Jennifer Gregg, PhD, is a full professor in the department of psychology at San Jose State University; and a clinical psychologist at the University of California, San Francisco, where she works with cancer patients and their families. She is an ACBS peer-reviewed ACT trainer, and has been delivering, conducting research studies, and training clinicians in ACT and other mindfulness-based approaches since 1997.
Lisa W. Coyne, PhD, is a practicing clinical psychologist, author, and researcher who has worked with young people, their parents, and adults with anxiety for over twenty years. In 2014, she founded the OCD Institute for Children and Adolescents at McLean Hospital. She is an assistant professor at Harvard Medical School, and directs the New England Center for OCD and Anxiety in Cambridge, MA.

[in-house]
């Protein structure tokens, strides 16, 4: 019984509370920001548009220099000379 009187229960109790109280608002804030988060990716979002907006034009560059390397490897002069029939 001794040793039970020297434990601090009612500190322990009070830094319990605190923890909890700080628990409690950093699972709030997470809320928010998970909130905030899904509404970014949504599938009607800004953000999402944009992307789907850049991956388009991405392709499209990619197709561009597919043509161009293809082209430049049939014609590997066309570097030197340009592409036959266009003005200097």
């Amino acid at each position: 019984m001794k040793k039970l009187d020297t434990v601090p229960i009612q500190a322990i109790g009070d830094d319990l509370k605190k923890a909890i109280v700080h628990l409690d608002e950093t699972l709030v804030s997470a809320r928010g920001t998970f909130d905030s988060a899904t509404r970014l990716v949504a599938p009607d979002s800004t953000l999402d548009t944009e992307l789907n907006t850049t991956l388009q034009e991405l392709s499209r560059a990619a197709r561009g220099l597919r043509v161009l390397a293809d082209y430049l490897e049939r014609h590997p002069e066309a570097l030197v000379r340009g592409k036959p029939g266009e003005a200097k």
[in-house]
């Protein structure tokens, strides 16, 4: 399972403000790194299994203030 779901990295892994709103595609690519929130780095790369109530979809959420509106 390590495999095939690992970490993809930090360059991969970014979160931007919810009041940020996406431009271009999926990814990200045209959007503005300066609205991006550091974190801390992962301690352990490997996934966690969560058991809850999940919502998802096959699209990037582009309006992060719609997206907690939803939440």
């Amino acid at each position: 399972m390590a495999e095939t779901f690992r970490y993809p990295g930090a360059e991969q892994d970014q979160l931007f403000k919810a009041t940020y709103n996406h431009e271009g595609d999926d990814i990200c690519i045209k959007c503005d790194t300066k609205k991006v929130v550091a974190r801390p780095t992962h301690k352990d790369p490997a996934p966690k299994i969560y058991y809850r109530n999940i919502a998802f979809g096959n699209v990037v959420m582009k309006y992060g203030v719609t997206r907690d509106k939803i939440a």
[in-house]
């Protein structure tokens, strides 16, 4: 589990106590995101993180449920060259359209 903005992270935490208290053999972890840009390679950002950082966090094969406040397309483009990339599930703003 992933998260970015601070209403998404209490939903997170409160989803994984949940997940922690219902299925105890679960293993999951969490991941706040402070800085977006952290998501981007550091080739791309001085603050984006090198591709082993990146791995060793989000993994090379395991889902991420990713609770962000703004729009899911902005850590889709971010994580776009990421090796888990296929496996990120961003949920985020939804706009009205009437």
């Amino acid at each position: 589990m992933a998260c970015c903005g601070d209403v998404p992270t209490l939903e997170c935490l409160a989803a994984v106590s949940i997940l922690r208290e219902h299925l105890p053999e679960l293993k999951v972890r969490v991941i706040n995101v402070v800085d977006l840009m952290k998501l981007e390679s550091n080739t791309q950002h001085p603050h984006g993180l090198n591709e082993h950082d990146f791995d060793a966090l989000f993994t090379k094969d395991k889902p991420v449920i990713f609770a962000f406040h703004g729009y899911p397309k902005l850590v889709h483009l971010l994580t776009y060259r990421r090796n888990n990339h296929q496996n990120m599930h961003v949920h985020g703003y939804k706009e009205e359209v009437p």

“By breaking down effective strategies into simple-to-digest, bite-size pieces, this is a book that will really help you take small steps toward a life that matters to you. The authors bring a wonderful combination of authenticity and expertise. It is clear they wouldn’t ask you to do anything that they themselves are not willing to do, and it’s great to know these ideas have a good scientific foundation behind them too.” —Ben Sedley, PhD, clinical psychologist, and author of Stuff That Sucks
~Ben Sedley, PhD
“If you’re like me and your attention span is shrinking, this is the perfect book for you. ‘Teeny Tiny Practices?’ ‘Microskills?’ Yes, please! Using helpful examples and relatable personal experiences, the authors provide the scaffolding to understand the ‘why’ behind each bite-size acceptance and commitment therapy (ACT) practice. Stop Avoiding Stuff is easy to digest, practical, and really fun to read. If you want to live a mightier life, I highly recommend this book!” —Jill A. Stoddard, PhD, author of Be Mighty